Apparel industry likely to miss export target | Daily News


Following Easter Sunday attacks:

Apparel industry likely to miss export target

The apparel export industry is facing several short and long term challenges following the Easter Sunday attacks, the industry officials said.

One of the key issues faced by the industry is to ‘meet the delivery time set by the buyer community’.

Chairman, Sri Lanka Apparel Exporters Association, Rehan Lakhany said, some factories had to undergo work force absenteeism due to the location of those factories and some exporters managed to continue with tight schedules to meet customers’ demand. “Overall there would be a negative impact on the entire industry which will affect the apparel export target for 2019,” he told Daily News Finance.

Currently, many buyers have cancelled official trips to the island and some have rescheduled their visits in overseas locations. However, there are some buyers who have completely abandoned buyer agreements with the country. “As an Association, we need to assure the International buyer community that the country will be brought back to normalcy soon,” he said.

There will also be an expected drop in the placement of orders but, Lakhany hopes that the industry could be recovered quickly. Further the expansion and investment procedures have been halted and some factories are unable to meet the expected deadline.

“Thus, there will be negative short term as well as a long term impact,” he added. The government needs to do more in terms of security so that the country will be able to win back the International confidence. Unless there will be drastic drawback on the nation’s economy. Managing Director, Bernard Botejue Industries Ltd, Janaka Botejue said that they are not affected so far by the last month’s carnage. “There is no reduction in workforce and our daily processes are done without any difficulty,” he said. However, because of the activities happened, the international buyer community is concerned and if something happens again, a reduction in the demand could happen, he said adding that ‘currently there is no reduction in demand’. Botejue further highlighted that higher security immunity needs to be built within and the government should be well concerned in keeping up the peace and prosperity of the country.

Managing Director, Trendywear Pvt Ltd, Mahika Weerakoon said that they are facing many short term and long term impacts.

Short term impacts include - the delay in clearance of raw material from port due to heightened security and wariness of transporters to undertake transporting of goods due to long wait times and security checks, vessel schedules of import cargo being changed by freight companies, absenteeism of workers causing production delays and service provider and local supplier inability to function regular hours causing delays in garment testing and procurement of locally sourced raw materials.

Cancelling planned buying trips to Sri Lanka impacts the industry in long term. This will result in less order placements for future and some customers contemplating completely pulling out of Sri Lanka. Thus the demand for Sri Lankan products within the world market reduces which paves the way for the competing markets to take the position that Sri Lanka held so far.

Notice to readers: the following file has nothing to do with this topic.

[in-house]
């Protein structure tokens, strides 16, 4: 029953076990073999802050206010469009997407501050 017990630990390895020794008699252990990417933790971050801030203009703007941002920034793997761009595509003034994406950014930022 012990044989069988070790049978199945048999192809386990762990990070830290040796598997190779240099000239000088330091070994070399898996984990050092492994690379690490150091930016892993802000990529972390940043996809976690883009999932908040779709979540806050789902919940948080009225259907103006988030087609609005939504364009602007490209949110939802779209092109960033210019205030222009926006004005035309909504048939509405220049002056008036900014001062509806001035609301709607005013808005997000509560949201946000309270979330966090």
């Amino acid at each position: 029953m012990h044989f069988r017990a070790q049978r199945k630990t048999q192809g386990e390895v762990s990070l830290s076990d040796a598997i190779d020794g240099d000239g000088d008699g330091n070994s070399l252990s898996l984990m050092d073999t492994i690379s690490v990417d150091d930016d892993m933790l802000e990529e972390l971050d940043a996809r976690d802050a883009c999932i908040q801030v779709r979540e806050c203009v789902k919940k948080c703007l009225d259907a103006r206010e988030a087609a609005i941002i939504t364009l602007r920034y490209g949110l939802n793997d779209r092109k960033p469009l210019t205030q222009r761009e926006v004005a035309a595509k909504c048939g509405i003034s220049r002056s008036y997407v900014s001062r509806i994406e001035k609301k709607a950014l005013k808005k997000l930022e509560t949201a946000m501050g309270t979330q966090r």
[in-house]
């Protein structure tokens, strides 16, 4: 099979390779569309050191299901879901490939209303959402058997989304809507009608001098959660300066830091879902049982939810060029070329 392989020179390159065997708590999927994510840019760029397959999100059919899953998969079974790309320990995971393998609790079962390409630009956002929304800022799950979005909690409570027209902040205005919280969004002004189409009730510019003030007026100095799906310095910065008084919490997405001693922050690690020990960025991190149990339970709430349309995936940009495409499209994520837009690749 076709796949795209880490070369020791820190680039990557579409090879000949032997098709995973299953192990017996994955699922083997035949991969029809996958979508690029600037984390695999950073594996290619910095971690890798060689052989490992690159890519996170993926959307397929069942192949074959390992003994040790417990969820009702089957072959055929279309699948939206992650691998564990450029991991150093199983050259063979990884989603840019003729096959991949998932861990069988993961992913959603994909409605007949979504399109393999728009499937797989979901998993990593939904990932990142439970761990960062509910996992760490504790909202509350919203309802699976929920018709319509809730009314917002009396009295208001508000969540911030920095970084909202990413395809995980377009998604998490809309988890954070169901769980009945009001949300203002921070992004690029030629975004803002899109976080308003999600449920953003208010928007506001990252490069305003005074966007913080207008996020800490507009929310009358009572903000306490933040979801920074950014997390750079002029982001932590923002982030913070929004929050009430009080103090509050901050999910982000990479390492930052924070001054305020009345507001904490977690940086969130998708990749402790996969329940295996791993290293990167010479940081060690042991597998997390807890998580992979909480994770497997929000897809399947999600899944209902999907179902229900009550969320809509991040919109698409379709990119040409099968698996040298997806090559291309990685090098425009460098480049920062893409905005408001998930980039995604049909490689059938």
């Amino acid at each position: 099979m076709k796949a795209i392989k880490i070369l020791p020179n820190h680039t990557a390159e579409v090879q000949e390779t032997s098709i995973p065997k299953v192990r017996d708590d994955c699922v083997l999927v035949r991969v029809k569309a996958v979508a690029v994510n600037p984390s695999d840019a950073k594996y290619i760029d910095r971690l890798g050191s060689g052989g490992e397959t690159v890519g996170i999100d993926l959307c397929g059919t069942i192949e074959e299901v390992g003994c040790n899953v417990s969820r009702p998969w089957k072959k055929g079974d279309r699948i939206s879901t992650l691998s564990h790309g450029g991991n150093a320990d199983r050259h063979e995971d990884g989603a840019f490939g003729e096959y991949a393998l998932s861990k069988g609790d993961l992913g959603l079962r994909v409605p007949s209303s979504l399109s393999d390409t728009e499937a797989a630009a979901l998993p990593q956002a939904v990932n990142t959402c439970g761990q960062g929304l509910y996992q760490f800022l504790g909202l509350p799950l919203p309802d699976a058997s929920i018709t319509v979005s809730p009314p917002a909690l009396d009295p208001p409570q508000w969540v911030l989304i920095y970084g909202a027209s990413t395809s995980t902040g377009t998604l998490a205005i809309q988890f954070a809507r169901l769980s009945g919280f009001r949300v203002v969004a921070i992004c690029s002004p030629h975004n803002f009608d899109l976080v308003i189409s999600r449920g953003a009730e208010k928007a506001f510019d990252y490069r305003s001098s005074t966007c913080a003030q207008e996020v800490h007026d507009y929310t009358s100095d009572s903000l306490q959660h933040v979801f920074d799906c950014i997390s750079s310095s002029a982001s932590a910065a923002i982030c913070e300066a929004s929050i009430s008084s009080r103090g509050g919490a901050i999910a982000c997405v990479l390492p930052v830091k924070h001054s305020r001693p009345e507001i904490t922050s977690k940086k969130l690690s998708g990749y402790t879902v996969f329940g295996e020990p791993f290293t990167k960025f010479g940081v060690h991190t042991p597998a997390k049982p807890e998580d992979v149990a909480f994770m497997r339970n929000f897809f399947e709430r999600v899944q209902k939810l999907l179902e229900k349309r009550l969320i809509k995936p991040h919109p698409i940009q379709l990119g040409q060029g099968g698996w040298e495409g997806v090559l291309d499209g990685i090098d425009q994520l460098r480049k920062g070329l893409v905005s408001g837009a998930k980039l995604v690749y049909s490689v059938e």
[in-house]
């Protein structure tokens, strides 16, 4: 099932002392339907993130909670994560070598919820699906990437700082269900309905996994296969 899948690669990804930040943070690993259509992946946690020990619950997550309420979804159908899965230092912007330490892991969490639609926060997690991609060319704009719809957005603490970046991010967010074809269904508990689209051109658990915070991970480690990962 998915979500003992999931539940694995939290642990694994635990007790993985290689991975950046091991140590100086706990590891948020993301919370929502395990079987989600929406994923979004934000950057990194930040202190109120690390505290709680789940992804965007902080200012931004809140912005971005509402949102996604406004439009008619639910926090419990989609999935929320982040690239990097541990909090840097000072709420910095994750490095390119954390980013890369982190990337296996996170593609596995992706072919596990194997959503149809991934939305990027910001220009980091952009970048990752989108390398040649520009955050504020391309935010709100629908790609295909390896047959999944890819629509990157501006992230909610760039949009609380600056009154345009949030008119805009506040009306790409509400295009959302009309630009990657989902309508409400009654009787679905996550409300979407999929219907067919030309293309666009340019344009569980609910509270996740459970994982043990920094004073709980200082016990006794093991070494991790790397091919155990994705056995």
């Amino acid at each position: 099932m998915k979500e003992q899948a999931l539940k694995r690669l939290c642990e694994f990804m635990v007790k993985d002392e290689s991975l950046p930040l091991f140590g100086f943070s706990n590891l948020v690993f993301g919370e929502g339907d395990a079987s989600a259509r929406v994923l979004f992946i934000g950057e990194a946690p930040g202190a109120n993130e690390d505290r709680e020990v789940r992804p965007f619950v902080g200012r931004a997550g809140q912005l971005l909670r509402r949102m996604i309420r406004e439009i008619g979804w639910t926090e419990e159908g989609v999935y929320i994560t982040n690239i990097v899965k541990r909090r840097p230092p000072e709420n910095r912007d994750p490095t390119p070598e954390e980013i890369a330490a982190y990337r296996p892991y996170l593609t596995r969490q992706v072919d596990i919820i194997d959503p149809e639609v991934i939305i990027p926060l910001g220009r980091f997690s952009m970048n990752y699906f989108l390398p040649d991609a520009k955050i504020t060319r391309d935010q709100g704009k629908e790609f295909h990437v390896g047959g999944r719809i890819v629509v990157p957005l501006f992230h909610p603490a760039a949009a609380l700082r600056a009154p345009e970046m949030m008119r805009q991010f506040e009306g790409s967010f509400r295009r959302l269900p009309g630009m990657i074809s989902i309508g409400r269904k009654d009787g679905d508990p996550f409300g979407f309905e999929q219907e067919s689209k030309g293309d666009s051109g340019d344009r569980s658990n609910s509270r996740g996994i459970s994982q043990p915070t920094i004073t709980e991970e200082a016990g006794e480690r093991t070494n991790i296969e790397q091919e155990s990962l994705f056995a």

“So far we have been able to work out delivery with customers with extensions,” she said. Also on curfew days managers have been loading containers because workers are not capable of reporting to work. The local police have helped with necessary curfew passes to ensure that the goods are shipped as far as possible on time.

Since they had planned deliveries on low capacity after New Year holidays due to general worker absenteeism after the long vacation, less than 5% of deliveries were affected with this sudden calamity.

Accounting for the fact that most western countries still have travel advisory against visiting the Island, buyers are unable to visit for planned buying and other trips even if they are keen to continue work. Hence buyer confidence needs to be built which is not that easy. “Most long standing customers want to continue and support Sri Lanka,” Weerakoon added.

She also said that due to the light loading capacity, if the country gets back to normalcy within this week they will be able to fulfill existing orders. But if the current curfew needs to continue then major delivery slides, airfreight and cancellations will be met.

Moreover, Weerakoon requests the government not to block social media like whatsapp, viber, skype as most customers use these to communicate business deals accounting for the time difference in countries. “When these do not work and we do not respond they think the worst,” she said. Instead the general public needs to be educated on how to use social media appropriately without fully banning them.

The government should bring back peace and stability soon, to win confidence back. It needs to be shown that it is safe to visit and appeal countries to lift travel advisories against Sri Lanka.

“Furthermore we do need to emphasize that the industry should not make use of the current crisis in the country with customers to seek delivery extensions etc to overcome any other obstacles they may be facing as it will hurt the image of the country on long terms,” she said.

Last year the apparel exports grew by 5% thus an annual compound growth rate more than 6% is expected to be achieved this year. By 2025, the industry expects to achieve USD eight billion from apparel exports.

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